December 17 marked the semi-annual rebalance and reconstitution of the Cancer Immunotherapy ETF’s (Nasdaq: CNCR) underlying index. This happens in two steps. First, a committee of advisors that oversees the index gets together and determines the reconstitution, which means they decide if any new companies should be added. Second, once the index’s holdings have been finalized, a rebalance occurs and each company is given equal weight. CNCR ETF then places trades to replicate those changes as closely as possible. View all holdings of the Cancer Immunotherapy ETF.
For the December meeting, the committee has added two new immunotherapy companies. They are BioNTech (Nasdaq: BNTX) and NextCure (Nasdaq: NXTC).
These companies replace MacroGenics (Nasdaq: MGNX) and Seattle Genetics (Nasdaq: SGEN).
Brad Loncar, CEO of Loncar Investments and Chairman of the Index Committee, had the following comments, “With only two components changing, I am encouraged by the overall stability in composition of the index during this rebalance. We are happy to add BioNTech and NextCure and wish them best of luck in their clinical trials.”
To help the fund’s investors and followers learn more about these additions, we have provided a brief background on their work and what sets them apart. The CNCR ETF is thrilled to welcome both companies to the fund.
BioNTech (Nasdaq: BNTX)
BioNTech was founded over 10 years ago with the goal of developing cancer medicines that are personalized to each individual patient. Today BioNTech has over 20 product candidates in development, eight that have reached the clinical stage in nine ongoing clinical trials, and the company is working with seven pharmaceutical partners. BioNTech is best known for its personalized messenger RNA (mRNA) platform. The aim is to deliver mRNA into cells and then have those cells create tools like tumor-specific antigens or cytokines that will help the body mount an immune response against cancer. BioNTech and its partners currently have trials using mRNA against cancers such as melanoma, head and neck cancer, and triple negative breast cancer.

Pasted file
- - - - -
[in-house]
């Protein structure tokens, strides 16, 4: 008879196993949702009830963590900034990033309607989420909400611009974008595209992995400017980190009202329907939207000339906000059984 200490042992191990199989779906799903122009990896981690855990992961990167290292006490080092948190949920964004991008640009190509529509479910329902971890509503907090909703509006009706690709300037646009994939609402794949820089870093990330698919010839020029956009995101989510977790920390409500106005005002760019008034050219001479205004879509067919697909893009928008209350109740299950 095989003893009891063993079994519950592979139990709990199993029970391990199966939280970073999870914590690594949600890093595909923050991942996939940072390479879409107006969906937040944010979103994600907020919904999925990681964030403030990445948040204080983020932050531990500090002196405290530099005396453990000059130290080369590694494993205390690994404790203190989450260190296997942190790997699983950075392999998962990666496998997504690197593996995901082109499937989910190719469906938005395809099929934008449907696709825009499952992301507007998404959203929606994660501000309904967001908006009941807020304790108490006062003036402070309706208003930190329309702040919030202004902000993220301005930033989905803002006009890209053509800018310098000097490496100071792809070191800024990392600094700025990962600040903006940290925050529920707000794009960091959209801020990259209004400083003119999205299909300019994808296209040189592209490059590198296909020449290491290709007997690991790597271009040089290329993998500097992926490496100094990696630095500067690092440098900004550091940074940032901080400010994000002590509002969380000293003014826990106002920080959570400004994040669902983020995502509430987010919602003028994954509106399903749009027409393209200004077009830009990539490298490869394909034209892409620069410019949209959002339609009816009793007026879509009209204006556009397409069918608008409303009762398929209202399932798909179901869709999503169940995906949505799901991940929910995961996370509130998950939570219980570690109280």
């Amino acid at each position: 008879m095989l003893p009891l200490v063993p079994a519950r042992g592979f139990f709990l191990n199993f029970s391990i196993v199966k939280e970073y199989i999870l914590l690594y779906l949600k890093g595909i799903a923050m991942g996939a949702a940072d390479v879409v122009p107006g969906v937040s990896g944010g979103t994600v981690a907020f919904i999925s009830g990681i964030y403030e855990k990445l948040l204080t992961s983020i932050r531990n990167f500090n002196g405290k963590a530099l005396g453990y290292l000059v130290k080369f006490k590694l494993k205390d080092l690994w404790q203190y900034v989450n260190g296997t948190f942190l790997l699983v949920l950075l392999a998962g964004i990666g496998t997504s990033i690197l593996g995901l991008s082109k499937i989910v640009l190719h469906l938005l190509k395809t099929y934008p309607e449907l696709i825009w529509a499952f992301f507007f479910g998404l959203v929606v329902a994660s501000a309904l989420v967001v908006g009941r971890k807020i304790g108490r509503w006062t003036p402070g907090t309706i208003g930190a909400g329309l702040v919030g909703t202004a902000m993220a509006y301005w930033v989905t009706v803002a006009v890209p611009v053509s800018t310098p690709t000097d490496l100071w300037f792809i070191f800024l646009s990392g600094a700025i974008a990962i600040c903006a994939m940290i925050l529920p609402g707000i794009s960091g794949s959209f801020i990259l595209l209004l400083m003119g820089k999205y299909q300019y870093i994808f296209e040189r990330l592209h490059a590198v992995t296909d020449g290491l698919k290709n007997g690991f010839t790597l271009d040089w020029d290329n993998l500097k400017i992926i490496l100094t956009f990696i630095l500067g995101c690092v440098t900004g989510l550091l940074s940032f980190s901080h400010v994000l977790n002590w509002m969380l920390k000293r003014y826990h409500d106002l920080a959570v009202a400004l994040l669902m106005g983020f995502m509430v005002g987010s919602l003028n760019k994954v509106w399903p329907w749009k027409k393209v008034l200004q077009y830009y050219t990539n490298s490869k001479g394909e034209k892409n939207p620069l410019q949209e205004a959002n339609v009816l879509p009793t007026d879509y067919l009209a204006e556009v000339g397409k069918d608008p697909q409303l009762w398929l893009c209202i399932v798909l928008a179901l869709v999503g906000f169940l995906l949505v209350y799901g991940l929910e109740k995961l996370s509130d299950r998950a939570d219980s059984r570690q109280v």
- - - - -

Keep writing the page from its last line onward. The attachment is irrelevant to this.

While BioNTech is well known for its mRNA-based approach, some people might not know that mRNA is only one of four areas the company is working on. There is also an antibody platform that currently has both monoclonal antibodies and bispecific antibodies in the clinic, a preclinical cell therapy platform that is researching chimeric antigen receptor T-cell (CAR-T) and T-cell receptor (TCR) technologies, and a small molecule TLR7 agonist that is preclinical as well. As you can see, BioNTech is a company with a robust and diverse pipeline. We look forward following along as more BioNTech’s discoveries enter clinical trials.
NextCure (Nasdaq: NXTC)
NextCure is an immunotherapy company that has quite a famous scientific founder, Lieping Chen, M.D., Ph.D.. Dr. Chen is currently United Technologies Corporation Professor in Cancer Research and Professor of Immunobiology, of Dermatology and of Medicine (Medical Oncology); Co-Leader, Cancer Immunology, at Yale Cancer Center. He is credited with being the first to discover “co-stimulation of tumor immunity” in 1992 and his work eventually led to the development of the famous PD-(L)1 inhibitor cancer immunotherapy medicines that are the foundation of care for many cancers today.
NextCure’s core science is based on a platform it calls Functional, Integrated, NextCure Discovery in Immuno-Oncology, or FIND-IO for short. The company is trying to use this to find novel targets that might help patients respond to immunotherapies in the future who are not responding to them today. Its first medicine in development, called NC318, targets an immunomodulatory protein called Siglec-15. This is a novel, first in class medicine, which means that NextCure is the first company to develop something against the Siglec-15 target. We agree that patients need new options and we are pleased to support companies that are researching their own novel discoveries in this way.
NextCure recently made headlines after it presented an update of its early-stage trial of NC318 at an immunotherapy conference in November called SITC. 49 patients had been treated with various doses. In addition to the drug being well tolerated, some patients appeared to have responses. For example, in patients with non-small cell lung cancer, there was one complete response (this means the patient showed an absence of observable disease after treatment), one partial response, and four patients with stable disease. These are patients who were sadly no longer responding to other drugs like PD-(L)1 inhibitors so it is possible that NC318 might have produced the responses. We look forward to seeing updates from NC318 over the coming year.
Thank you for your interest in the field of immunotherapy and the Cancer Immunotherapy ETF. Be sure to sign up for email alerts below if you would like to receive notification of other news, company interviews, and research that we publish from time to time.
Opinions expressed are those of the author, interviewee, or Funds and are subject to change, are not intended to be a forecast of future events, a guarantee of future results, nor investment advice. Fund holdings and allocations are subject to change at any time and should not be considered a recommendation to buy or sell any security. United Technologies is not a holding of the Fund or affiliated with the Fund.